While traditional telcos are using bundles and value-added services to try to keep customers, Skype and other small companies are free to treat voice services as part of a software package separate from the network infrastructure, Zennström said. Skype is aimed at consumers, but an enterprise-oriented service demonstrated by Brian Day, Nortels vice president of wireline networks, uses similar ideas. The system, rolled out internally by Nortel, integrates with a desktop telephone, but also puts features such as instant messaging, multimedia, file transfer and presence management on the desktop. Day said the ability to make calls via a laptop from any IP network, including a wireless LAN, has cut his cell phone bill by about 25 percent a month.Internet companies such as Yahoo and Google are more likely to come up with an offering that pulls the rug out from under traditional models, said Enck. "Voice service providers could get caught in the crossfire between guerilla geeks and Internet brands," he said. Check out eWEEK.coms VOIP & Telephony Center at http://voip.eweek.com for the latest news, views and analysis on voice over IP and telephony.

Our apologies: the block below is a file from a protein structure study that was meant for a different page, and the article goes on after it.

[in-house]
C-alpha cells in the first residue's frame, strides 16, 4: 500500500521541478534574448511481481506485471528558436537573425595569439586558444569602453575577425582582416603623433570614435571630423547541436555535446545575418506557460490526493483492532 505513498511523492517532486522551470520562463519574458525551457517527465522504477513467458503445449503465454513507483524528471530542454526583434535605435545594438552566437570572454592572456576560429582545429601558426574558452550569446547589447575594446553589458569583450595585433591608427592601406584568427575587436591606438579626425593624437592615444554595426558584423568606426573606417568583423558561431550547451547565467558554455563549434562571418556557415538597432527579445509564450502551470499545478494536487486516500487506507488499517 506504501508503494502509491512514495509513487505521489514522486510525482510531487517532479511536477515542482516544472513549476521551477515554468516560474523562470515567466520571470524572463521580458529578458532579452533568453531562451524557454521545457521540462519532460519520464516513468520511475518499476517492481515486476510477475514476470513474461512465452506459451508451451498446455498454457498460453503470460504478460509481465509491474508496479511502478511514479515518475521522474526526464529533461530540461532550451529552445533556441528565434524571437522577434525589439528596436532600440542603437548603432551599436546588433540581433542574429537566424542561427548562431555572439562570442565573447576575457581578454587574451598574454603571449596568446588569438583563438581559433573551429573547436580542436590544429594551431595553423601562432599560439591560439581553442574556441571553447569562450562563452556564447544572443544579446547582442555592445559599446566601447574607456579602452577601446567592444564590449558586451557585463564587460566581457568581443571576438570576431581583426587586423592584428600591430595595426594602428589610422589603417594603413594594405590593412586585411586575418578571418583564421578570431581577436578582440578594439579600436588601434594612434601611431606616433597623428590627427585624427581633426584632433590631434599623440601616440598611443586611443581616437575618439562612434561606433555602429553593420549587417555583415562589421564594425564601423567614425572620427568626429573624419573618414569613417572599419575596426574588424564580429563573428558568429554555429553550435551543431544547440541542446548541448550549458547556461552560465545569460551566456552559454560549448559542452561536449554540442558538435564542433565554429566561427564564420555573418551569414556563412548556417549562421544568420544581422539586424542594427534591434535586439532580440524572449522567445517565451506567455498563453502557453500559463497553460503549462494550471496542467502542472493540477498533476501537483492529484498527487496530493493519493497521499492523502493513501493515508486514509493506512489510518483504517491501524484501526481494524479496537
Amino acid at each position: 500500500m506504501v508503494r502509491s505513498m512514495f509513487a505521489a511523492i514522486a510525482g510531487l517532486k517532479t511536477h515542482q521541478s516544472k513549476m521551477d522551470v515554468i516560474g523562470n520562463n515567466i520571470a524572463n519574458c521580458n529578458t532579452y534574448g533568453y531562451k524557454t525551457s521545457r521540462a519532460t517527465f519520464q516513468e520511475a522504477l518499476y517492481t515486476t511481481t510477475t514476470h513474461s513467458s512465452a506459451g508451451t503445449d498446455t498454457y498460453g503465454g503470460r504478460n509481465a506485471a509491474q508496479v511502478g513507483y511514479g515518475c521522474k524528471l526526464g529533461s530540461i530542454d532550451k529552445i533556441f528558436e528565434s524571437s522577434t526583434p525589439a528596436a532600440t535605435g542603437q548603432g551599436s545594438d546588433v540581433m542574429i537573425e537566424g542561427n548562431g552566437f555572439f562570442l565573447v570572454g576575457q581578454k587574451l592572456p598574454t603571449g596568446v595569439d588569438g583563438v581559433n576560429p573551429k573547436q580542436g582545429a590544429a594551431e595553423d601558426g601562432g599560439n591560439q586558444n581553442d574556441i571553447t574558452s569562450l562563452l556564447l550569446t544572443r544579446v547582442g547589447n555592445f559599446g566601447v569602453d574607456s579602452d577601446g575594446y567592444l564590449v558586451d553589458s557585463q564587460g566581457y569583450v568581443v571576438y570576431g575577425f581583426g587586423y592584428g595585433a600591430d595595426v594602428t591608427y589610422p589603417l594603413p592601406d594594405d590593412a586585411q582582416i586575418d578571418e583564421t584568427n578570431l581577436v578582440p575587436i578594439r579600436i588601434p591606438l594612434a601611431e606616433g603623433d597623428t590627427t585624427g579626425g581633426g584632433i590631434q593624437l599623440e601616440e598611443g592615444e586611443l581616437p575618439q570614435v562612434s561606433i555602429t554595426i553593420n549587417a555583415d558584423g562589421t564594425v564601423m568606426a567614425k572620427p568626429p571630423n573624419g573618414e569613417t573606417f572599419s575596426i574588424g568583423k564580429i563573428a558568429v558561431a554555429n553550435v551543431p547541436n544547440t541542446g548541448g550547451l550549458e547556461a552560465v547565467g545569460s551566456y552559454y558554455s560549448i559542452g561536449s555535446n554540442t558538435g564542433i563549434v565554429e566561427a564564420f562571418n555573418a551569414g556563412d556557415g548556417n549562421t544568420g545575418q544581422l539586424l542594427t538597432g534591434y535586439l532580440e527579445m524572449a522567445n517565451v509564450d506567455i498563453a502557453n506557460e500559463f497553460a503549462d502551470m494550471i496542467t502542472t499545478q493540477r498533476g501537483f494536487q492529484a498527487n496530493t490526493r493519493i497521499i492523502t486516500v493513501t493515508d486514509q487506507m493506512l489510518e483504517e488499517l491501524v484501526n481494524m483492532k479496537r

However, telcos need have no fear of Nortel, since the service is designed to reap $200 to $300 annual average revenue per user for service providers, Day said.